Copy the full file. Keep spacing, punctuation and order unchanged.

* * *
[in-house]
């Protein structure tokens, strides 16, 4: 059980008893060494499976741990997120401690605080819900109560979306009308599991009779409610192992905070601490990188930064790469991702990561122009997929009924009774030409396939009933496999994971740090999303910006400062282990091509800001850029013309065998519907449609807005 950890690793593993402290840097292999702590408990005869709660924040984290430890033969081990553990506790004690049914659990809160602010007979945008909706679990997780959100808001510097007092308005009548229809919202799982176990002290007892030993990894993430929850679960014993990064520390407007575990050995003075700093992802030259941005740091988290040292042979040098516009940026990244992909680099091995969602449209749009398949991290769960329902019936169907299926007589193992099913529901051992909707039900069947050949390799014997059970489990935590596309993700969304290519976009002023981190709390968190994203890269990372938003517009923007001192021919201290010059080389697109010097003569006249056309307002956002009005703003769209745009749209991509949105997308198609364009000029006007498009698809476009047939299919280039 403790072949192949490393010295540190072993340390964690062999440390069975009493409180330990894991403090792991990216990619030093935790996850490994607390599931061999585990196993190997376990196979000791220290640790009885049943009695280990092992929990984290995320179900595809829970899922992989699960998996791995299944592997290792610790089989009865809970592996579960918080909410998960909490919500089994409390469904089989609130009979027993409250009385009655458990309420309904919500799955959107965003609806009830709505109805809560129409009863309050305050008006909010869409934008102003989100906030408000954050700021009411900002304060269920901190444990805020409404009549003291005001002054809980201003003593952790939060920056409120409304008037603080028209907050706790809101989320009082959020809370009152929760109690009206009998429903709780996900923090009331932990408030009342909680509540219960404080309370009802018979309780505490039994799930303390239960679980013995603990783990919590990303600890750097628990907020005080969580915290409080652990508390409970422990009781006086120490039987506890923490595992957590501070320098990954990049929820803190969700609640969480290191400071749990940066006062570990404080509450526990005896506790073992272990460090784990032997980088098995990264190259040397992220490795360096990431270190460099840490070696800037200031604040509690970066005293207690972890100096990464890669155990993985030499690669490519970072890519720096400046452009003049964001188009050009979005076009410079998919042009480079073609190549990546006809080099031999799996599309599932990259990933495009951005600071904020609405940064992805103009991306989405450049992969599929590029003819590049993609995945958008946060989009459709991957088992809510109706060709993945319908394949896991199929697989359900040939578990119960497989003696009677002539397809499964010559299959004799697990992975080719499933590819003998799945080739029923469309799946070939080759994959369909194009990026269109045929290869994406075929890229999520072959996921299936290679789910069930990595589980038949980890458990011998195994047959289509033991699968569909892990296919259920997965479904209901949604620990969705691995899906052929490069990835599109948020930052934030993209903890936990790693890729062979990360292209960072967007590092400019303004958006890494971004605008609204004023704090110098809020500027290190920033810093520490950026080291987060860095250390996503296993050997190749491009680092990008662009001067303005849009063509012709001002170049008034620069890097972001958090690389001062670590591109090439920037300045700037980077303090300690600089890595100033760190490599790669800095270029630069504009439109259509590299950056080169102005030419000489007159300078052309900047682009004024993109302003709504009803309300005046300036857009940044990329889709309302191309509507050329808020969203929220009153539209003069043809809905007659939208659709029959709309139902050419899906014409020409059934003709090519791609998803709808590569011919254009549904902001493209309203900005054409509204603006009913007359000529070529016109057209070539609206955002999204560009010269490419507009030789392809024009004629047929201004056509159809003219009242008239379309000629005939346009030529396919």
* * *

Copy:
[in-house]
């Protein structure tokens, strides 16, 4: 059980008893060494499976741990997120401690605080819900109560979306009308599991009779409610192992905070601490990188930064790469991702990561122009997929009924009774030409396939009933496999994971740090999303910006400062282990091509800001850029013309065998519907449609807005 950890690793593993402290840097292999702590408990005869709660924040984290430890033969081990553990506790004690049914659990809160602010007979945008909706679990997780959100808001510097007092308005009548229809919202799982176990002290007892030993990894993430929850679960014993990064520390407007575990050995003075700093992802030259941005740091988290040292042979040098516009940026990244992909680099091995969602449209749009398949991290769960329902019936169907299926007589193992099913529901051992909707039900069947050949390799014997059970489990935590596309993700969304290519976009002023981190709390968190994203890269990372938003517009923007001192021919201290010059080389697109010097003569006249056309307002956002009005703003769209745009749209991509949105997308198609364009000029006007498009698809476009047939299919280039 403790072949192949490393010295540190072993340390964690062999440390069975009493409180330990894991403090792991990216990619030093935790996850490994607390599931061999585990196993190997376990196979000791220290640790009885049943009695280990092992929990984290995320179900595809829970899922992989699960998996791995299944592997290792610790089989009865809970592996579960918080909410998960909490919500089994409390469904089989609130009979027993409250009385009655458990309420309904919500799955959107965003609806009830709505109805809560129409009863309050305050008006909010869409934008102003989100906030408000954050700021009411900002304060269920901190444990805020409404009549003291005001002054809980201003003593952790939060920056409120409304008037603080028209907050706790809101989320009082959020809370009152929760109690009206009998429903709780996900923090009331932990408030009342909680509540219960404080309370009802018979309780505490039994799930303390239960679980013995603990783990919590990303600890750097628990907020005080969580915290409080652990508390409970422990009781006086120490039987506890923490595992957590501070320098990954990049929820803190969700609640969480290191400071749990940066006062570990404080509450526990005896506790073992272990460090784990032997980088098995990264190259040397992220490795360096990431270190460099840490070696800037200031604040509690970066005293207690972890100096990464890669155990993985030499690669490519970072890519720096400046452009003049964001188009050009979005076009410079998919042009480079073609190549990546006809080099031999799996599309599932990259990933495009951005600071904020609405940064992805103009991306989405450049992969599929590029003819590049993609995945958008946060989009459709991957088992809510109706060709993945319908394949896991199929697989359900040939578990119960497989003696009677002539397809499964010559299959004799697990992975080719499933590819003998799945080739029923469309799946070939080759994959369909194009990026269109045929290869994406075929890229999520072959996921299936290679789910069930990595589980038949980890458990011998195994047959289509033991699968569909892990296919259920997965479904209901949604620990969705691995899906052929490069990835599109948020930052934030993209903890936990790693890729062979990360292209960072967007590092400019303004958006890494971004605008609204004023704090110098809020500027290190920033810093520490950026080291987060860095250390996503296993050997190749491009680092990008662009001067303005849009063509012709001002170049008034620069890097972001958090690389001062670590591109090439920037300045700037980077303090300690600089890595100033760190490599790669800095270029630069504009439109259509590299950056080169102005030419000489007159300078052309900047682009004024993109302003709504009803309300005046300036857009940044990329889709309302191309509507050329808020969203929220009153539209003069043809809905007659939208659709029959709309139902050419899906014409020409059934003709090519791609998803709808590569011919254009549904902001493209309203900005054409509204603006009913007359000529070529016109057209070539609206955002999204560009010269490419507009030789392809024009004629047929201004056509159809003219009242008239379309000629005939346009030529396919």